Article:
Using Guided Inquiry to create innovators and make global connections

 

One of the goals of the 21st century teacher librarian, is to develop 21st century skills. This requires an innovative spirit and a sense of connectedness in the world around us. Being willing to encourage students and teachers to step outside of their comfort zone and reach beyond the borders of their school can be difficult, but incredibly rewarding.

My first Guided Inquiry Design project was the perfect platform for creating globally connected students

My first Guided Inquiry Design project was the perfect platform for creating globally connected students

My first project was the perfect opportunity for innovation and global connections. Students were being asked to research and compare environmental problems in Sydney and Taipei and create a video which would convince others of a solution that they have identified. Thankfully, we now have fantastic tools to assist us in connecting with others on a global level in the inquiry process. However I really resonated with the words of George Couros who says innovation is:

….less about tools like computers, tablets, social media, and the Internet, and more about how we use those things.”

Guided Inquiry provides us with the model to ensure that we are not using those tools just because. Rather, we are using those tools to fulfil the nature of each stage in the inquiry process. The slides below demonstrate how we use the tools:

Google products were central to our ability to collaborate on a global level. Students used Google Docs in small inquiry circles to collaboratively edit the Inquiry log and Inquiry journal during the EXPLORE and GATHER phase. In IDENTIFY, MindMeister (which is linked can be a Google Add-on) allowed students to brainstorm their findings from the EXPLORE phase and develop both a central question as well as additional questions that will be sent to a school in Taiwan. We then used Google Docs which was edited by each inquiry circle and then shared with the Taiwanese school.

One of the issues that the students were presented with in the inquiry process was their inability to read much of the scientific research and statistics relating to environmental issues in Taipei (largely due to language – Google translate is great, but not perfect!) Therefore, our sister school in Taiwan played a very important part in the inquiry process because they would have access to information that we did not (or rather, we could not understand it!)

Additionally, we used Line, a social media platform which is widely used in Asia to communicate and plan with teachers globally. Once the students in Taiwan answered the questions, we used our multimedia room to Skype with the school. This added an element to the task and was probably the highlight for students on both sides. It also allowed us to develop skills in communicating using technology and across cultures, a skill that would useful beyond this particular project and arguably a 21st century skill.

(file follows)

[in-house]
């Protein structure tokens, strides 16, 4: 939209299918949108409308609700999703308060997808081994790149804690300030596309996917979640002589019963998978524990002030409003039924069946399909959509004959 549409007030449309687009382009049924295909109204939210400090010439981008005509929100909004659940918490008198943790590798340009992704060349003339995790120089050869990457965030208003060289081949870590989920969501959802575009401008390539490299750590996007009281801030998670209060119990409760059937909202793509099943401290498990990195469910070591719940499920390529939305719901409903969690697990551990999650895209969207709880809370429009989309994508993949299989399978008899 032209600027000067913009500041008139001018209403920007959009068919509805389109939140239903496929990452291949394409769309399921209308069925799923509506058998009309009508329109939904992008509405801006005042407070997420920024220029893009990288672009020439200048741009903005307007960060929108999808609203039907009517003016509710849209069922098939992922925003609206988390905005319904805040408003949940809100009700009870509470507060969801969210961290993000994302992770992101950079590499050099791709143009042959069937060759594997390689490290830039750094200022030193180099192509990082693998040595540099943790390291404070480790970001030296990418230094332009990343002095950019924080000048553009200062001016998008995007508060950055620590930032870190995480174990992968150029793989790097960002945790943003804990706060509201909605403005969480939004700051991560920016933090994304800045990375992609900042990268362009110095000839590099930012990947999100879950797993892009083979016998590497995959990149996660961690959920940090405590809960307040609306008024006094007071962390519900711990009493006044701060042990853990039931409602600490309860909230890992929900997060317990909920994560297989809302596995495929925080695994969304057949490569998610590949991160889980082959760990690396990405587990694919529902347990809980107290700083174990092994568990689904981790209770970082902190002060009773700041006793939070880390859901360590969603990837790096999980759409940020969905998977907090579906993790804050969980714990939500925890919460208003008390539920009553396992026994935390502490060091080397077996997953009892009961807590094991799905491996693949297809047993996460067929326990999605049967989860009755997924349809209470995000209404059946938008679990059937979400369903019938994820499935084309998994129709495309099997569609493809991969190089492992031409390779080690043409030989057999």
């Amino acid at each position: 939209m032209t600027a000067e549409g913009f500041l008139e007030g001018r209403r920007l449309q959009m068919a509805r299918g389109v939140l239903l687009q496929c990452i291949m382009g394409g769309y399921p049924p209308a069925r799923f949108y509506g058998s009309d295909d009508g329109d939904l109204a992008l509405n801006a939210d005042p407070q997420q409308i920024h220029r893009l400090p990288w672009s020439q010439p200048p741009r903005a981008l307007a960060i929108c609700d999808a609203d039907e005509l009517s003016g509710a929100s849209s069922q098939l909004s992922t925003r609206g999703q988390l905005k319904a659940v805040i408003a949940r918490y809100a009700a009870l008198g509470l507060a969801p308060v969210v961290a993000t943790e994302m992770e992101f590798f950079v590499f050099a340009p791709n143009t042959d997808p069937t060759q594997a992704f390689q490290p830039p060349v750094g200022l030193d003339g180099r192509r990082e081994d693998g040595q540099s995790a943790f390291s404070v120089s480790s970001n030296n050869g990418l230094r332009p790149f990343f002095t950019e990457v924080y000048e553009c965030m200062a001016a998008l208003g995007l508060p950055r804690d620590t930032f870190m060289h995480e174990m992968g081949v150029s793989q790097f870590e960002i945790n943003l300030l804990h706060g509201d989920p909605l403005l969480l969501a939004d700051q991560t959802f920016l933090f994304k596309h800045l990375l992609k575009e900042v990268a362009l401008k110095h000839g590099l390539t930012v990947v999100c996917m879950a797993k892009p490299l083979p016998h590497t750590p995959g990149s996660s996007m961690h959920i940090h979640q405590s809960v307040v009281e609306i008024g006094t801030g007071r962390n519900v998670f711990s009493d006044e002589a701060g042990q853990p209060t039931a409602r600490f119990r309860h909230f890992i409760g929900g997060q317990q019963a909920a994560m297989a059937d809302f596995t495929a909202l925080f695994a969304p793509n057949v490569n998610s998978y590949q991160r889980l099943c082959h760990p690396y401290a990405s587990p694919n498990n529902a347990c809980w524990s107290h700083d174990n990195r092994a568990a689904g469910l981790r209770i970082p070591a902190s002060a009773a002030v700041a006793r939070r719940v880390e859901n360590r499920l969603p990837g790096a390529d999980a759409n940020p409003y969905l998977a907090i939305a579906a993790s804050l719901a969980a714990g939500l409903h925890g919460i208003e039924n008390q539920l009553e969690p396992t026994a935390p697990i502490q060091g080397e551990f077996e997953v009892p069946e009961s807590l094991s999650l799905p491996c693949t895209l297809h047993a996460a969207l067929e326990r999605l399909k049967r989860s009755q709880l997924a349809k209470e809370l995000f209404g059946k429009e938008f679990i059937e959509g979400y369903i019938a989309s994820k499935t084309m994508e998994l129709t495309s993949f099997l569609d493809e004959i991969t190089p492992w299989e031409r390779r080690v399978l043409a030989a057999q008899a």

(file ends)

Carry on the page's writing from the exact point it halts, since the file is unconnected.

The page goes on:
As you can see from the student reflections, the feedback was positive and I think the students felt that the choice and connections that they developed made the project much more relevant and interesting than their usual inquiry projects.

If you would like any additional information on the use of technology to collaborate, please do not hesitate to contact me on Twitter. @ezpatel

References

Couros, G. (2015). The Innovator’s Mindset. San Diego, CA: Dave Burgess Consulting, Inc. p. 20

Rutgers University the Birthplace of Guided Inquiry Design

It is going to be a very exciting, challenging and transforming week for Guided Inquiry. This week, the Center for International Scholarship in School Libraries (CiSSL) will host the 4th Fourth Residential 
CiSSL Summer Institute: “Guided Inquiry for Student Learning” to take place on the Rutgers Campus from Tuesday evening 19th July to Friday 22nd July.

CiSSL Anticipation

It is exciting for several reasons. First, Rutgers University is the birth-place of Guided Inquiry! Rutgers Distinguished Professor Emerita Carol Kuhlthau’s groundbreaking research over several decades generated the highly cited and acclaimed “Information Search Process” model. This model has shaped a considerable number of research agendas around the world, and is the research-validated basis for “Guided Inquiry Design”, the constructivist approach to empowering and enabling students to engage with information in all its forms and formats, to develop their own deep knowledge and understanding, to think critically, creatively and reflectively, and to be innovative thinkers that empower global, social and cultural wellbeing and change.

Second, Distinguished Professor Emerita Carol Kuhlthau, together with Dr. Leslie Maniotes, who are co-authors and developers of Guided Inquiry: Learning in the 21st Century and Guided Inquiry Design: A Framework for Inquiry in your School will be the Institute leaders! Participating teams will have a wonderful opportunity to engage directly with the experts! Get right to the source, so to speak. It simply does not get better than that!

Third, the Guided Inquiry Institute will be design in action. Participating teams will engage in active, design-based thinking, sharing and critiquing ideas together, reflecting and reporting, shaping and reshaping, building and rebuilding. Having attended previous Institutes through CiSSL, this will be a thrilling and empowering process. I know. Participants will engage directly with the design process as they develop an inquiry unit for their schools. The professional development cycle, for each participating team, will be directly experiencing the process in a richly personalized, attentive and collaborative way.

Fourth, participating teams in this year’s Guided Inquiry Institute will be part of history making at Rutgers University. This year, Rutgers University is celebrating its 250th anniversary, and its theme is “Rutgers. Revolutionary for 250 Years.” On November 10th, 1766, William Franklin, the last colonial Governor of New Jersey, signed the charter establishing Queen’s College, the predecessor of Rutgers University, and New Brunswick was chosen as the place. The first classes were held in a tavern in the city! The first graduation was held in 1774, and the title of the graduation address, given by Rusten Hardenbergh, was titled “The advantages of education”. It wasn’t until 1825 that Queens College was renamed Rutgers University, in honor of Colonel Henry Rutgers a Revolutionary War hero.